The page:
Duane C. Chapman and Michael H. Hoff
Grass carp Ctenopharyngodon idella, black carp Mylopharyngodon piceus, bighead carp Hypophthalmichthys nobilis, and silver carp H. molitrix are native to Asia and are herein referred to as “Asian carps.” They have been popular aquaculture species for more than a thousand years due to their ability to feed efficiently, grow quickly, and reach relatively large sizes (Yuan 1993). Grass carp are primarily consumers of macrophytes or sometimes flooded terrestrial vegetation (Shireman and Smith 1983). Black carp are considered to be primarily molluscivores (Nico et al. 2005), whereas bighead carp and silver carp primarily filter plankton from the water column (Kolar et al. 2007).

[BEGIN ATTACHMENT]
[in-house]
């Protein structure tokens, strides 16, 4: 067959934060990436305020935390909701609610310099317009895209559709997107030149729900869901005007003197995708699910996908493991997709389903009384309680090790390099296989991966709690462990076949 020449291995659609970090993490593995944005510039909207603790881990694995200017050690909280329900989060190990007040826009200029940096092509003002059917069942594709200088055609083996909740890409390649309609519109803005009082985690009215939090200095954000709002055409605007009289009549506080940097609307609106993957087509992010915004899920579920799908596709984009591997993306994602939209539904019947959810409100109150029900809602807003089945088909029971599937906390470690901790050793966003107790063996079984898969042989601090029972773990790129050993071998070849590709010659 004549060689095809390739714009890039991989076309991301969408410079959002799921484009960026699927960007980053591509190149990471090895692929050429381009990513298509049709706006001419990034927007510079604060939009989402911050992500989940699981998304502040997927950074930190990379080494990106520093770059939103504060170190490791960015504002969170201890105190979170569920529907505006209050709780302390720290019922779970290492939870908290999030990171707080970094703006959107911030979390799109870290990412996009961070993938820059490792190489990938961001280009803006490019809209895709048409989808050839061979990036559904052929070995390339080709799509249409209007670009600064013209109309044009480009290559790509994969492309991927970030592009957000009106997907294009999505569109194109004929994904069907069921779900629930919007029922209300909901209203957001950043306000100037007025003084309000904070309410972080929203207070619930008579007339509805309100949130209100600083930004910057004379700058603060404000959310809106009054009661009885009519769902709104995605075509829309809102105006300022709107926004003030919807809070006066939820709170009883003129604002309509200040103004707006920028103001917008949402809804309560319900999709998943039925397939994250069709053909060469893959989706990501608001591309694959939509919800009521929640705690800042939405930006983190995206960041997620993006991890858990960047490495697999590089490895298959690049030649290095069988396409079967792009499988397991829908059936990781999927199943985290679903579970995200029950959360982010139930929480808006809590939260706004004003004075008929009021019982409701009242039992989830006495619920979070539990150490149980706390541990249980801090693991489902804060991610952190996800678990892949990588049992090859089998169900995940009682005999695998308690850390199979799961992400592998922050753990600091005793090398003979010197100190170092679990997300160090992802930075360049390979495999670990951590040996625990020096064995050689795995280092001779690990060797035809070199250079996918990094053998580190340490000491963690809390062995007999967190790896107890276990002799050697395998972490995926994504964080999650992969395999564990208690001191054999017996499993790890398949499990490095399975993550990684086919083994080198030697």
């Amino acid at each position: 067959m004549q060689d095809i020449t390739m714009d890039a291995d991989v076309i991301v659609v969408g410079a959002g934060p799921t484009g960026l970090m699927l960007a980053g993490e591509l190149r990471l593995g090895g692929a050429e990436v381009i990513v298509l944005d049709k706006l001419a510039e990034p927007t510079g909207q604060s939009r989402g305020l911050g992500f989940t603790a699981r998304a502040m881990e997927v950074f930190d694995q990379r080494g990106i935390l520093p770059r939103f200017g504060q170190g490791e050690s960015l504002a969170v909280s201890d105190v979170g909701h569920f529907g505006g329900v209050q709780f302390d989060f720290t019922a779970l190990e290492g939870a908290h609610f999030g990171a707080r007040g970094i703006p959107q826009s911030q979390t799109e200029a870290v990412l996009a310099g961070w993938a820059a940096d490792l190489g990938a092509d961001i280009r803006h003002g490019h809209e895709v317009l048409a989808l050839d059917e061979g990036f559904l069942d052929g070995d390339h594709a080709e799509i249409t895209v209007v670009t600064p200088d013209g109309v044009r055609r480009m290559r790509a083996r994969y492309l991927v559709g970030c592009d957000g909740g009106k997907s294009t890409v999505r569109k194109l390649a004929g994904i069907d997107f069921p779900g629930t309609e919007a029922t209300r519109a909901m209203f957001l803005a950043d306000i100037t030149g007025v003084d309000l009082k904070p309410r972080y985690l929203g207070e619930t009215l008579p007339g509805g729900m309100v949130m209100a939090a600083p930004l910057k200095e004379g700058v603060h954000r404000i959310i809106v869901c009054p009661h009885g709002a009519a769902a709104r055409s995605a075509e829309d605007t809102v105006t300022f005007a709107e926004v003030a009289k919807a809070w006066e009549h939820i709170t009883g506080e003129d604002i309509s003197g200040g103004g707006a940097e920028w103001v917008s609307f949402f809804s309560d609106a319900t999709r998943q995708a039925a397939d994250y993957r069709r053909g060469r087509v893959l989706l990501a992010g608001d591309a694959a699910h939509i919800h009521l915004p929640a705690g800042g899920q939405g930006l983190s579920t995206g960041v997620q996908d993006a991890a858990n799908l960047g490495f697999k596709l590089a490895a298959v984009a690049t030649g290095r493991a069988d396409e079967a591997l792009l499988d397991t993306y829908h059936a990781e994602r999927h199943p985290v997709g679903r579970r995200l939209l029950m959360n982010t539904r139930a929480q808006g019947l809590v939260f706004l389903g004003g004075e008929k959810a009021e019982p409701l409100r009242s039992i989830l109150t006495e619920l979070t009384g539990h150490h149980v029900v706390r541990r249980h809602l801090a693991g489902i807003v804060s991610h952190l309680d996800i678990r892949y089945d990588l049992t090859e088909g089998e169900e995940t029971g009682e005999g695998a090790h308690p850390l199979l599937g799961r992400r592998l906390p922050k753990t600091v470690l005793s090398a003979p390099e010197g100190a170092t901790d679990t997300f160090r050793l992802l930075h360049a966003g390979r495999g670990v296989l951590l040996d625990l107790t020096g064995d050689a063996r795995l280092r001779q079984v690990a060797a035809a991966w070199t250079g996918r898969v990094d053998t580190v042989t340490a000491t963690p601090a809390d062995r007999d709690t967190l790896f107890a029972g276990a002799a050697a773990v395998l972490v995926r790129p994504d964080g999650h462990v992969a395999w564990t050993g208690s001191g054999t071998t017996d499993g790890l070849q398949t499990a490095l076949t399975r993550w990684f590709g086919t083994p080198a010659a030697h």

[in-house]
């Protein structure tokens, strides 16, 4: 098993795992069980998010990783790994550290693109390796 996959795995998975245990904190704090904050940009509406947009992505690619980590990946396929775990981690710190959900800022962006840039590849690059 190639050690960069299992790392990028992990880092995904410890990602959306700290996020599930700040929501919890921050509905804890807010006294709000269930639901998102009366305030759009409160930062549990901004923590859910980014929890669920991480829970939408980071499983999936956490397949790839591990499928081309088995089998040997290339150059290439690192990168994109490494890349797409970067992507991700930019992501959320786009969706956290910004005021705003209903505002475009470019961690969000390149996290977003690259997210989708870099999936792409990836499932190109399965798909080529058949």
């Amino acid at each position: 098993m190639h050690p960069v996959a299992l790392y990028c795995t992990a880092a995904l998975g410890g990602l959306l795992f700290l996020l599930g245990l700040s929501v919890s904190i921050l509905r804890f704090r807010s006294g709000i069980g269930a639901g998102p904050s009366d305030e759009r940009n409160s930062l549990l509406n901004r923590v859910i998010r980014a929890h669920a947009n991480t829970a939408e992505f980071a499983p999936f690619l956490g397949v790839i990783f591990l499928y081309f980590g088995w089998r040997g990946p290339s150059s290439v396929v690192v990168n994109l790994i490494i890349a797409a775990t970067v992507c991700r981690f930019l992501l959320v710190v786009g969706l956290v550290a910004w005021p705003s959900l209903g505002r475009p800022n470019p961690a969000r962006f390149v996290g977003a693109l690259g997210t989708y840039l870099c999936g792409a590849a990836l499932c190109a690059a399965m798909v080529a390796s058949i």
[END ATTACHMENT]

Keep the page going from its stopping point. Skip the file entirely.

Grass carp were imported to North America in 1963 as a biological control agent for aquatic weeds (Mitchell and Kelly 2006). Black carp were imported in the 1970s for use in aquaculture as a means of biological control of snails, intermediate hosts of trematode parasites of fish (Nico et al. 2005). Bighead carp and silver carp were imported in the early 1970s for use as a means of water quality management in wastewater treatment and aquaculture ponds, and later as a food fish (Kolar et al. 2007). All of these species have now escaped confinement. Grass carp, bighead carp, and silver carp are established in the Mississippi River basin, and grass carp are also established in the Trinity River basin of Texas (Schofield et al. 2005). Many adult black carp have been captured from the wild. Most of the captured black carp have been shown to be diploid and thus assumed to be fertile (Nico et al. 2011; Thomas et al. 2011; both this volume). The reproductive requirements of black carp are essentially similar to those of the other Asian carps that are already established; therefore, it seems probable that black carp will establish in North America (Nico et al. 2005).